The bold opening to Queer Indigenous Studies invites new dialogues in Native American and Indigenous studies about the directions and implications of queer Indigenous studies. The collection notably engages Indigenous GLBTQ2 movements as alliances that also call for allies beyond their bounds, which the co-editors and contributors model by crossing their varied identities, including Native, trans, straight, non-Native, feminist, Two-Spirit, mixed blood, and queer, to name just a few.

Rooted in the Indigenous Americas and the Pacific, and drawing on disciplines ranging from literature to anthropology, contributors to Queer Indigenous Studies call Indigenous GLBTQ2 movements and allies to center an analysis that critiques the relationship between colonialism and heteropatriarchy. By answering critical turns in Indigenous scholarship that center Indigenous epistemologies and methodologies, contributors join in reshaping Native studies, queer studies, transgender studies, and Indigenous feminisms.

Based on the reality that queer Indigenous people “experience multilayered oppression that profoundly impacts our safety, health, and survival,” this book is at once an imagining and an invitation to the reader to join in the discussion of decolonizing queer Indigenous research and theory and, by doing so, to partake in allied resistance working toward positive change.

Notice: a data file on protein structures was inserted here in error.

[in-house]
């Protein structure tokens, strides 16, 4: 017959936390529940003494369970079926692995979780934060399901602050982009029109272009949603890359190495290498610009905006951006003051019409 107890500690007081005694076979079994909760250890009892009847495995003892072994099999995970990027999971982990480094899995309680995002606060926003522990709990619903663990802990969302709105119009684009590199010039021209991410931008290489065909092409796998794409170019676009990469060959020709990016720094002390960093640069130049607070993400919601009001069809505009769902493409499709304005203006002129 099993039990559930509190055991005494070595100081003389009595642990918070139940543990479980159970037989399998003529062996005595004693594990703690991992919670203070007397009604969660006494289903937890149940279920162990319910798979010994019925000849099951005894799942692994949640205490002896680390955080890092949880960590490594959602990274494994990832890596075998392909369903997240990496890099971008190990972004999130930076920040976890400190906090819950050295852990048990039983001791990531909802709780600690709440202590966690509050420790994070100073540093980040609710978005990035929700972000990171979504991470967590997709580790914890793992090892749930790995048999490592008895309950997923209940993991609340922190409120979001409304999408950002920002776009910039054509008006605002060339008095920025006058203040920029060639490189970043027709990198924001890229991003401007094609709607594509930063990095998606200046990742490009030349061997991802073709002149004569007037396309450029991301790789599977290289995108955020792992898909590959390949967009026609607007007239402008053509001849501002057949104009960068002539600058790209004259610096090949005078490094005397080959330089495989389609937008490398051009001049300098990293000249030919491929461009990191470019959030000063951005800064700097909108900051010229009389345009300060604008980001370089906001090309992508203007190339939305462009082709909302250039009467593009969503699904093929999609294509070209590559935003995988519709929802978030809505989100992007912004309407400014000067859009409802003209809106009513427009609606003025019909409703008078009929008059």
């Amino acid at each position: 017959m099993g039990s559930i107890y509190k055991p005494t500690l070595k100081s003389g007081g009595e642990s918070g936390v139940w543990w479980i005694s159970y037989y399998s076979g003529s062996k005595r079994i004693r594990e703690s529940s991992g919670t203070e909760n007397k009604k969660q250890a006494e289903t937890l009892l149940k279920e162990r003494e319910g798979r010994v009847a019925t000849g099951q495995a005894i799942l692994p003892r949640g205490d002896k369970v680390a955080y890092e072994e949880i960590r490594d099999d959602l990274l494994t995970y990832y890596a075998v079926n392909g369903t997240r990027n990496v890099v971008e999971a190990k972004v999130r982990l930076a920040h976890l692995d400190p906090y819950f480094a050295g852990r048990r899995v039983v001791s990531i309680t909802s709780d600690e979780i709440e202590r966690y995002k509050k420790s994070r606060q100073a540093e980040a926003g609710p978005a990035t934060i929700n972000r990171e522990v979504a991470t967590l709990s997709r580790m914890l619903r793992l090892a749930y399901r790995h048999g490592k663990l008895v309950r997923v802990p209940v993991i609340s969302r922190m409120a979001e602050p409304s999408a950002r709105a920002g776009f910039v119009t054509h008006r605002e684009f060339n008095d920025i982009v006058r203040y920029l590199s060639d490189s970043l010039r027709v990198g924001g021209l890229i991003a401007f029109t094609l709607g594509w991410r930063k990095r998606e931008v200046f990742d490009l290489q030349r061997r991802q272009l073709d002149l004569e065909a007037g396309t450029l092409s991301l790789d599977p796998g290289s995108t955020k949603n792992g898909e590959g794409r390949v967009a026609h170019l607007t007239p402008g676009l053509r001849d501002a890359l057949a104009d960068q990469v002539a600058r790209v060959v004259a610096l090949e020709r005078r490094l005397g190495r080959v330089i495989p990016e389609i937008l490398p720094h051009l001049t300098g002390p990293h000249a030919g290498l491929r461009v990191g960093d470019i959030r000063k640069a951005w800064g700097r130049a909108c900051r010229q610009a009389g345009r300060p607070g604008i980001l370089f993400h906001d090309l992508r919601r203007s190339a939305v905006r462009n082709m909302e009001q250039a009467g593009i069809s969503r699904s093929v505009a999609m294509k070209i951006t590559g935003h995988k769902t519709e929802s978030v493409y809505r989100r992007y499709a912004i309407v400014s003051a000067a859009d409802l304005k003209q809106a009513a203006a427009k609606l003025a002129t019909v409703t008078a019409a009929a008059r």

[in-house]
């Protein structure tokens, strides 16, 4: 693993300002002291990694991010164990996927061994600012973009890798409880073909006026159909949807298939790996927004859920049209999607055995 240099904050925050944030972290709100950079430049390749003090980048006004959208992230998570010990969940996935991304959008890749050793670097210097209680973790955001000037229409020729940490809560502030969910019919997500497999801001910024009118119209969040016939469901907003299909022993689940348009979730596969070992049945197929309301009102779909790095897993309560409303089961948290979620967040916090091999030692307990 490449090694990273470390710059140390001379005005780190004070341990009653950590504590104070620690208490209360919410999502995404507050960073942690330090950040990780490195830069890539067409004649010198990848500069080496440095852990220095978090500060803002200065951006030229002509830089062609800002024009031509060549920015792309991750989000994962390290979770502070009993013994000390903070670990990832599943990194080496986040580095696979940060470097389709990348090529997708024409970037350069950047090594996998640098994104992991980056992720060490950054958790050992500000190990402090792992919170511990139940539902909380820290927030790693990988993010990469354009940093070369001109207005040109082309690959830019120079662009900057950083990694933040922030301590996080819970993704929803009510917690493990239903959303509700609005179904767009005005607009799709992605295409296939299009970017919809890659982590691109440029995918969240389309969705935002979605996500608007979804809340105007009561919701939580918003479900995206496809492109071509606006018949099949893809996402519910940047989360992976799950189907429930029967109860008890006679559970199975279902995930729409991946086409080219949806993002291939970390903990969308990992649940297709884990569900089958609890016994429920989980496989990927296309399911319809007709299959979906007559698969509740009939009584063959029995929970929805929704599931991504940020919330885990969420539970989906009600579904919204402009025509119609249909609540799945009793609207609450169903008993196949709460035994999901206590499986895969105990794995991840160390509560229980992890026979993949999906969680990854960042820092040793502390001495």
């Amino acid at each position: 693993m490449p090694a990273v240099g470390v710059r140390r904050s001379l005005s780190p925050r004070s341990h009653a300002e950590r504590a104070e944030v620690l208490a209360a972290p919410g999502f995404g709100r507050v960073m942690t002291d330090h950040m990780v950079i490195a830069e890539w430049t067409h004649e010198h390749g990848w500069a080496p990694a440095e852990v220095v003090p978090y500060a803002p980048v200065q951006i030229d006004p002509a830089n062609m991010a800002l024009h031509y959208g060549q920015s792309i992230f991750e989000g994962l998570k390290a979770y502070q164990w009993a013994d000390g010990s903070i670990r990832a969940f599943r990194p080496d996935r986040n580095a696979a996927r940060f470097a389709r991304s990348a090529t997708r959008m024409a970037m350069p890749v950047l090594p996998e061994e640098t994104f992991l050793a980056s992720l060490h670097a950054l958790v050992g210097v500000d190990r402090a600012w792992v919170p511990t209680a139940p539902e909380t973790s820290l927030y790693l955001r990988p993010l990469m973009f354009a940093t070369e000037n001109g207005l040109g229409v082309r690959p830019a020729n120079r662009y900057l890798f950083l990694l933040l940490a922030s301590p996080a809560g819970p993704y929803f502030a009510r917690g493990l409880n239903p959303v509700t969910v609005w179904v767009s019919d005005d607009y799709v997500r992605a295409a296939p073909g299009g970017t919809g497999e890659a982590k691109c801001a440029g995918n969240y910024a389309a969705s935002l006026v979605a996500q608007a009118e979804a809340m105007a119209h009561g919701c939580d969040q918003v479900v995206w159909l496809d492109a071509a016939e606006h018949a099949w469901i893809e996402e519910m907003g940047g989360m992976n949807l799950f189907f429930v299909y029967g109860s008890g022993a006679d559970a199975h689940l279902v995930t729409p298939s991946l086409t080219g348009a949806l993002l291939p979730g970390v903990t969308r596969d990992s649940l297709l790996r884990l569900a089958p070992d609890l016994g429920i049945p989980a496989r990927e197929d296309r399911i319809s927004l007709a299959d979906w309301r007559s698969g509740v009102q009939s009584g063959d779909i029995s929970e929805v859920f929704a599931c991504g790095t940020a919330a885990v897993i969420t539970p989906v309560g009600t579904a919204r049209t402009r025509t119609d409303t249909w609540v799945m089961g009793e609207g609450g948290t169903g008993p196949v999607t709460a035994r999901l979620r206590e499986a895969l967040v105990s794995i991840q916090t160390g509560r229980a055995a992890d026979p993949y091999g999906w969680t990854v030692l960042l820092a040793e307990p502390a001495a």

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Indigenous Citizens
by Karen Caplan
Stanford University Press, 2009
Indigenous Citizens challenges the commonly held assumption that early nineteenth-century Mexican state-building was a failure of liberalism. By comparing the experiences of two Mexican states, Oaxaca and Yucatán, Caplan shows how the institutions and ideas associated with liberalism became deeply entrenched in Mexico's regions, but only on locally acceptable terms.

Faced with the common challenge of incorporating new institutions into political life, Mexicans—be they indigenous villagers, government officials, or local elites—negotiated ways to make those institutions compatible with a range of local interests. Although Oaxaca and Yucatán both had large indigenous majorities, the local liberalisms they constructed incorporated indigenous people differently as citizens. As a result, Oaxaca experienced relative social peace throughout this era, while Yucatán exploded with indigenous rebellion beginning in 1847.

This book puts the interaction between local and national liberalisms at the center of the narrative of Mexico's nineteenth century. It suggests that "liberalism" must be understood not as an overarching system imposed on the Mexican nation but rather as a set of guiding assumptions and institutions that Mexicans put to use in locally specific ways.

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Queequeg’s Coffin
by Birgit Brander Rasmussen
Duke University Press, 2012